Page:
Way back in February, L. Paul Bremer, III, the top U.S. administrator in Iraq from May, 2003 to June, 2004, whistlestopped through Colorado Springs to promote his book, My Year in Iraq: The Struggle to Build a Future of Hope.
In an interview with the Colorado Springs Independent, Bremer deemed those who were demanding a timetable for the end of the war – including some members of Congress – misguided.
“I think the biggest mistake we could make would be to pull out before the Iraqis are prepared fully to defend themselves,” Bremer said. “I talk to Iraqi leaders all the time. There isn’t a single Iraqi leader who believes that they are ready to defend themselves yet. They’re making a lot of progress, but they’re not there yet. … It is certainly going to be measured in years, not months.”In addition, Bremer said he believes the United States has made huge strides in Iraq.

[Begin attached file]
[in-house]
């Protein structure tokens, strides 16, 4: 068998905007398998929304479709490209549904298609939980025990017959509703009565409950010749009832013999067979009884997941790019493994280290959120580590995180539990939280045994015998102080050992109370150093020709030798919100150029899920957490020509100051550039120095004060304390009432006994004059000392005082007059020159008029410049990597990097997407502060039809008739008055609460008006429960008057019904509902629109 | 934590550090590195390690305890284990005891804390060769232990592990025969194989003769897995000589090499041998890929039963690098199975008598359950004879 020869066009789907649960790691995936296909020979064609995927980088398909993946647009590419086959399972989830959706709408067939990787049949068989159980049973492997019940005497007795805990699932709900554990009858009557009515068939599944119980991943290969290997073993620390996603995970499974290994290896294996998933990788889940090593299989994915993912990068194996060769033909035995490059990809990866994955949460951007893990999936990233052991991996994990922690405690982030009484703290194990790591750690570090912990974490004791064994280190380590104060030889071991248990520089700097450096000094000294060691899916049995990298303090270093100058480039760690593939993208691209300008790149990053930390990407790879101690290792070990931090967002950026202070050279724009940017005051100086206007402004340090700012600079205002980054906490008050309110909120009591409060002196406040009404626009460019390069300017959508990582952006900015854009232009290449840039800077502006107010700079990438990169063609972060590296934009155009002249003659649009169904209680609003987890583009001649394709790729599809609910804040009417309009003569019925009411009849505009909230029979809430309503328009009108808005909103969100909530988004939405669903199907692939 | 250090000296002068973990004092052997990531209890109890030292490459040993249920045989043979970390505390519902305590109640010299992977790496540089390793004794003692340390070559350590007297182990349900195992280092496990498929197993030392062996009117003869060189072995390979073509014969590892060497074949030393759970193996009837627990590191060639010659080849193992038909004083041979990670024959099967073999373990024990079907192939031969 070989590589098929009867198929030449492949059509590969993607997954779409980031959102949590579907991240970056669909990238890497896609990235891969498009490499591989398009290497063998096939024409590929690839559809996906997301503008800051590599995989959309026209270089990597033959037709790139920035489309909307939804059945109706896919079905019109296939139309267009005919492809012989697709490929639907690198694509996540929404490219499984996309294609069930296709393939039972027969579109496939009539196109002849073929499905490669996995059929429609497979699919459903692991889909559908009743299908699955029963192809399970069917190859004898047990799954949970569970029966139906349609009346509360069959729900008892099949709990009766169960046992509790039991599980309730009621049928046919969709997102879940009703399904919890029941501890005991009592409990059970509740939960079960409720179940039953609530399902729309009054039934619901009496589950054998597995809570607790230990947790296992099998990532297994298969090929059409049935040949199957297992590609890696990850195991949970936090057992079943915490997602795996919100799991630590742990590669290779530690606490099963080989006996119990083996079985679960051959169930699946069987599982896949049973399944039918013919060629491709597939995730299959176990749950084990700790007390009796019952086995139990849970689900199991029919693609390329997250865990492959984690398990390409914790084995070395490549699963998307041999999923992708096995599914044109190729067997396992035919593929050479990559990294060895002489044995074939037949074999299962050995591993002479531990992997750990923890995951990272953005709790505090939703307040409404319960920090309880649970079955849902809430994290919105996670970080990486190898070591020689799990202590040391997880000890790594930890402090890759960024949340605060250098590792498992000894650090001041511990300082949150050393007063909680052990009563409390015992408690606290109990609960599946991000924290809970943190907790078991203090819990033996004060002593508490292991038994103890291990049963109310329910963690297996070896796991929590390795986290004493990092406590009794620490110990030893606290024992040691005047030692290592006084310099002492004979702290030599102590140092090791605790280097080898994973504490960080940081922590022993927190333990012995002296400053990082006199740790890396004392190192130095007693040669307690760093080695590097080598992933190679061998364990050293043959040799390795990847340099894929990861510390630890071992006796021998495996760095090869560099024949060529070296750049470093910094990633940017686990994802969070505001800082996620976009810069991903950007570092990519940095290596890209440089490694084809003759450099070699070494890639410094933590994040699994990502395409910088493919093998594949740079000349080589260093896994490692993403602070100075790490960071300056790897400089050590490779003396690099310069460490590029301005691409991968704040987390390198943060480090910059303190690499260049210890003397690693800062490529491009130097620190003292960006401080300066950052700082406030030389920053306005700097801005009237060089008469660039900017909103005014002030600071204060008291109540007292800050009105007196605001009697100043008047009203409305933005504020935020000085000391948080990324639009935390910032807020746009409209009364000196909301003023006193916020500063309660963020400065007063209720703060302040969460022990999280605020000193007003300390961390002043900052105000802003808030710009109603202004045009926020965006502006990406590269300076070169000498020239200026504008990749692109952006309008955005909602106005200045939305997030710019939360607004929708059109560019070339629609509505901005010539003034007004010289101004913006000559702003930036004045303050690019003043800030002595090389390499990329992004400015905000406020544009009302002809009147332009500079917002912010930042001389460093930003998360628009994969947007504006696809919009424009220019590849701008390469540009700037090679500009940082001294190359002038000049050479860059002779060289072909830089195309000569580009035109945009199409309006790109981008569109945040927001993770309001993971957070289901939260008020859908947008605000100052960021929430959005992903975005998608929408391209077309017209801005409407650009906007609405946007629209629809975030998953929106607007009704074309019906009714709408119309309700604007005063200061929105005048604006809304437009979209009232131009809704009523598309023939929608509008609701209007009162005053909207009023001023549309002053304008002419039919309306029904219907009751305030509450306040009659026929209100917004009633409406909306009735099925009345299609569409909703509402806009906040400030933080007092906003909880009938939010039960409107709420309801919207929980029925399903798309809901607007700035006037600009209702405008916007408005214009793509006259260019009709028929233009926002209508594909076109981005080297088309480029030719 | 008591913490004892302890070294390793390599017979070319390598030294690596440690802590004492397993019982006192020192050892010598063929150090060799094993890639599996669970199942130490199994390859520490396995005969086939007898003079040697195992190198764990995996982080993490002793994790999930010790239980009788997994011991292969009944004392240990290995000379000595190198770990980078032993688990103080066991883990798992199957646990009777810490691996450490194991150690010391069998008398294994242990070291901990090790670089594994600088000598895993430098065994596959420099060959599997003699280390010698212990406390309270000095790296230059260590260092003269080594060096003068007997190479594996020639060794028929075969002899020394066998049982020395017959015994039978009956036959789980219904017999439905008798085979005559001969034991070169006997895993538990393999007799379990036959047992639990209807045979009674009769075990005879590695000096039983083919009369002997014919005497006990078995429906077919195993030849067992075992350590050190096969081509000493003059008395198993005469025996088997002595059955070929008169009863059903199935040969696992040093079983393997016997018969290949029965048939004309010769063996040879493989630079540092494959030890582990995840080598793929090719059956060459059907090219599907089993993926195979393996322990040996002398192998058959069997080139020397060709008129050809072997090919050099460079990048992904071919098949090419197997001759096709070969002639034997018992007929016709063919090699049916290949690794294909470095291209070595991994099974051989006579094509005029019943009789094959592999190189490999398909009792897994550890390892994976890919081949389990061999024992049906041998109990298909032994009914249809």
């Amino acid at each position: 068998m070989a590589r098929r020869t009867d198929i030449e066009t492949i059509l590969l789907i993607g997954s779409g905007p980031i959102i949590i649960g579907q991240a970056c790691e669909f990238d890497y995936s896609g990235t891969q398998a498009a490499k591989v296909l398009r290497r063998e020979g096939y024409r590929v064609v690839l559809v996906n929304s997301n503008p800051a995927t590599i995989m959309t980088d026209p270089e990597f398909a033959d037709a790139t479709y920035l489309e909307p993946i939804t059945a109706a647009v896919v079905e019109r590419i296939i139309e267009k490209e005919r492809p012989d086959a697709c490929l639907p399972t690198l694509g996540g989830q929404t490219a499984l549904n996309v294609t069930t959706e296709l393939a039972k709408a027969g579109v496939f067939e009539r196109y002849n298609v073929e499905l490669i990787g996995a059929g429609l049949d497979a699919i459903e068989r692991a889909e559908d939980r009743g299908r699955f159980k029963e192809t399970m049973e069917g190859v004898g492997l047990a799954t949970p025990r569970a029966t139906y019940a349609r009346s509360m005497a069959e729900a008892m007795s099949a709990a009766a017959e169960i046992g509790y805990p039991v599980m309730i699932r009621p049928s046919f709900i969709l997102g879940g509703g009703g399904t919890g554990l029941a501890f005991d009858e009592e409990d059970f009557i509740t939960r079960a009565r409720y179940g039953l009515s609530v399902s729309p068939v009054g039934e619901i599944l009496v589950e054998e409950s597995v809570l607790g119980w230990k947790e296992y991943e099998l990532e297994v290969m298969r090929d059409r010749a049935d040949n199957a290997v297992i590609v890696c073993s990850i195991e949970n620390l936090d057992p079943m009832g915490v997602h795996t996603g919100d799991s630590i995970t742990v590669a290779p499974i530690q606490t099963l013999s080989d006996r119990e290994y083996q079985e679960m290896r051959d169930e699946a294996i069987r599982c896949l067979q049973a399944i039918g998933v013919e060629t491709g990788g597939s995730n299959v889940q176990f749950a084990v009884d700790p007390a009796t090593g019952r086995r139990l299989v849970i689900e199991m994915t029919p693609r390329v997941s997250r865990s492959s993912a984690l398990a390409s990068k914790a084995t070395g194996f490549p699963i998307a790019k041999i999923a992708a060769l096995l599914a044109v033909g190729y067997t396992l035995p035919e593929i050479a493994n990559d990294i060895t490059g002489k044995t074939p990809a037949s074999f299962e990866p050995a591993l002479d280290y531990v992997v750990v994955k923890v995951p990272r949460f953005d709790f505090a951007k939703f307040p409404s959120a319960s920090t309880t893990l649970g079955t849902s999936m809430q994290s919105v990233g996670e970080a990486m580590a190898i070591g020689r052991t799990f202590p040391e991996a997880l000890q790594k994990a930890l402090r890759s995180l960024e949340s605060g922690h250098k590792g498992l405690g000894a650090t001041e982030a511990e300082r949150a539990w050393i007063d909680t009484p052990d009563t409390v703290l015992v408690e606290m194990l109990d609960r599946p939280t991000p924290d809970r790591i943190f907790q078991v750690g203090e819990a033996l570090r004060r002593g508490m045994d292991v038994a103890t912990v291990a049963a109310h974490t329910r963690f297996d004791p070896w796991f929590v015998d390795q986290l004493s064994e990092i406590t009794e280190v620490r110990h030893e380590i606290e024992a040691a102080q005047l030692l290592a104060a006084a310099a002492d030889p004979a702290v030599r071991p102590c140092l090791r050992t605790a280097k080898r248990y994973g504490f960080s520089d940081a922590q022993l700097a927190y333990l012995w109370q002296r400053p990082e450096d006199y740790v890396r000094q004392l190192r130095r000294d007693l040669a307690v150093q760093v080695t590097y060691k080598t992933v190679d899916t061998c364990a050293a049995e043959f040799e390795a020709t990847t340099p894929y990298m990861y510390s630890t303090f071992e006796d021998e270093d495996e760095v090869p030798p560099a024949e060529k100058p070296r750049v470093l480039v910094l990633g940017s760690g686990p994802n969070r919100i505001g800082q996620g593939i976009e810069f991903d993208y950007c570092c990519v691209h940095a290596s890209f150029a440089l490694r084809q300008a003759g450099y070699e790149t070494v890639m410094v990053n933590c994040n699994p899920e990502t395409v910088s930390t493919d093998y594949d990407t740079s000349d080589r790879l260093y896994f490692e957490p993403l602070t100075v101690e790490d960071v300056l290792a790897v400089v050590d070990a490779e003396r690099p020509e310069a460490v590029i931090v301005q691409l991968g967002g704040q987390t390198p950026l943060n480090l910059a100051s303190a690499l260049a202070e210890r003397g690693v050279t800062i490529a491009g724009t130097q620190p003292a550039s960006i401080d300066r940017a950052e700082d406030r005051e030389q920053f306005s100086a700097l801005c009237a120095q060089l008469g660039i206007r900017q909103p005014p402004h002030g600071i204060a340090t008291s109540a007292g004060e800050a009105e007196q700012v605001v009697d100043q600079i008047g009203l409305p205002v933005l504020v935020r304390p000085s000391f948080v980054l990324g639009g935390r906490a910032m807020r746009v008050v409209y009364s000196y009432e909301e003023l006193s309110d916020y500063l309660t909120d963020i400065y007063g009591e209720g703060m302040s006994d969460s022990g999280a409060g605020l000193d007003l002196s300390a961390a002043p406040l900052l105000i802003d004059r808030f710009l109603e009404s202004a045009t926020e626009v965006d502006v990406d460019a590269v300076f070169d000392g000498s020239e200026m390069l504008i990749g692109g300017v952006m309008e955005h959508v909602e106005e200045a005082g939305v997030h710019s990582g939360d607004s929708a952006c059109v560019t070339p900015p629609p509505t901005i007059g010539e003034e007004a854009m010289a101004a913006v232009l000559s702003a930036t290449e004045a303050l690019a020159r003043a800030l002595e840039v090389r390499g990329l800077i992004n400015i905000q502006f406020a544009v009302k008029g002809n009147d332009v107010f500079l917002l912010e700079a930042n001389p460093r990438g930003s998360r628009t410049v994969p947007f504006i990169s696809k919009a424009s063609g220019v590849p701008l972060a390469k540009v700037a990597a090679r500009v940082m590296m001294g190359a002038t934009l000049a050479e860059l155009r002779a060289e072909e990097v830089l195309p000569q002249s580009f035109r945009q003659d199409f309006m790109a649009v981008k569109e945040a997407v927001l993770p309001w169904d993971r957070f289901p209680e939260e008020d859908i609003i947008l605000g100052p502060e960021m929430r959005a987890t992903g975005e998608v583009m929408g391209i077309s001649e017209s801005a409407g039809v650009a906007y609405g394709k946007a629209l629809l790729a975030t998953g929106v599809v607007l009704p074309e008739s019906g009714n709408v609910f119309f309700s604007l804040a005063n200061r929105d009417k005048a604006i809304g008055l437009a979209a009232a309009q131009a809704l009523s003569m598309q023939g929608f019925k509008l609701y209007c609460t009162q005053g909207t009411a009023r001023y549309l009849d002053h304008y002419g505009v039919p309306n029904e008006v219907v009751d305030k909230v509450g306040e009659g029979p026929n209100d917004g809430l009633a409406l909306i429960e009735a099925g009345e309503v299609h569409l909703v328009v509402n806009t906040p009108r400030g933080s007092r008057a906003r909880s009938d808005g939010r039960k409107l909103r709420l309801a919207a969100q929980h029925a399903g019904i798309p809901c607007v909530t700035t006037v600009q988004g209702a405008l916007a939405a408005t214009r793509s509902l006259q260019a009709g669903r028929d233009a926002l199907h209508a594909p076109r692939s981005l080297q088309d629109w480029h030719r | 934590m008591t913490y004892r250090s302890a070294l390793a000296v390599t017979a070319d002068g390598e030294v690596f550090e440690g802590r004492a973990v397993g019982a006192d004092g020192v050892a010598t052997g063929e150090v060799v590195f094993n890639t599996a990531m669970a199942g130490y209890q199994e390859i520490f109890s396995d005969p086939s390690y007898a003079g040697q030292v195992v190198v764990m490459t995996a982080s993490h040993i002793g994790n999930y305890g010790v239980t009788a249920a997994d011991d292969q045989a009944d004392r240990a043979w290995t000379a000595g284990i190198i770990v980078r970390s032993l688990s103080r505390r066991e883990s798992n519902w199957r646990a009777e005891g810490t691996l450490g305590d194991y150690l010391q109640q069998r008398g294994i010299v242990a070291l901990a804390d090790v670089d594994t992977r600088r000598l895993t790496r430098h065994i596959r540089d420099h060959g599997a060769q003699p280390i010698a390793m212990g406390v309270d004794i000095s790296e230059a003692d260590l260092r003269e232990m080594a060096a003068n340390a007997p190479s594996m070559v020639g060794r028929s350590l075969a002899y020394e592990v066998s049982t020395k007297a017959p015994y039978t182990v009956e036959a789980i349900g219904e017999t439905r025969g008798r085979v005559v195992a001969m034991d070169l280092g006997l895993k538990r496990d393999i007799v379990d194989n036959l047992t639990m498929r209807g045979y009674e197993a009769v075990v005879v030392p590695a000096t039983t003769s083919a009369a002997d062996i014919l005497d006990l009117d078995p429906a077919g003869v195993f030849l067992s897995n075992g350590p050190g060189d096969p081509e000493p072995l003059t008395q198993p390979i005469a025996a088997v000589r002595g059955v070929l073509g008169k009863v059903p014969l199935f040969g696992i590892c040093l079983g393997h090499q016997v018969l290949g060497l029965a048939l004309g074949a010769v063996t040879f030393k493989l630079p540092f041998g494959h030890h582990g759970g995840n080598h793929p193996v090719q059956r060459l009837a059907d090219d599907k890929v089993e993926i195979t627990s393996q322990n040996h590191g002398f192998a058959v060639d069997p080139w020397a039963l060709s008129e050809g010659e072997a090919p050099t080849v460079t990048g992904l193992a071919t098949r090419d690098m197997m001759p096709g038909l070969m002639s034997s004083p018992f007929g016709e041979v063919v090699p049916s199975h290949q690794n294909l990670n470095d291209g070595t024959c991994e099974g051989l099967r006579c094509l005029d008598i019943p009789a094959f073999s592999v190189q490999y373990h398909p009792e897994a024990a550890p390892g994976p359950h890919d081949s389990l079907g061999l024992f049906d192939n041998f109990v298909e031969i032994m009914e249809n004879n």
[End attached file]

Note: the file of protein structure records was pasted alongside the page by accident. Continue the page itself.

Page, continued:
“They’ve created a very progressive constitution that establishes a balance of power in government, enumerates a very broad list of protected human and individual rights – freedom of speech, freedom of the press, freedom of religion and so forth –and re-establishes the rule of law in Iraq,” Bremer said.
Flash forward 10 months. On Dec. 26, ABC reported at least 36 Iraqis died in bombings, including a coordinated attack in western Baghdad that killed 25 people and injured at least 55.
In addition, the deaths of three U.S. soldiers on Dec. 26 and another three killed on Christmas the day before, pushes the U.S. military death toll in Iraq to at least 2,978 – exceeding the number of people killed in the Sept. 11, 2001 attacks in New York, Washington and Pennsylvania.
Cara DeGette is a longtime editor and columnist with the Colorado Springs Independent.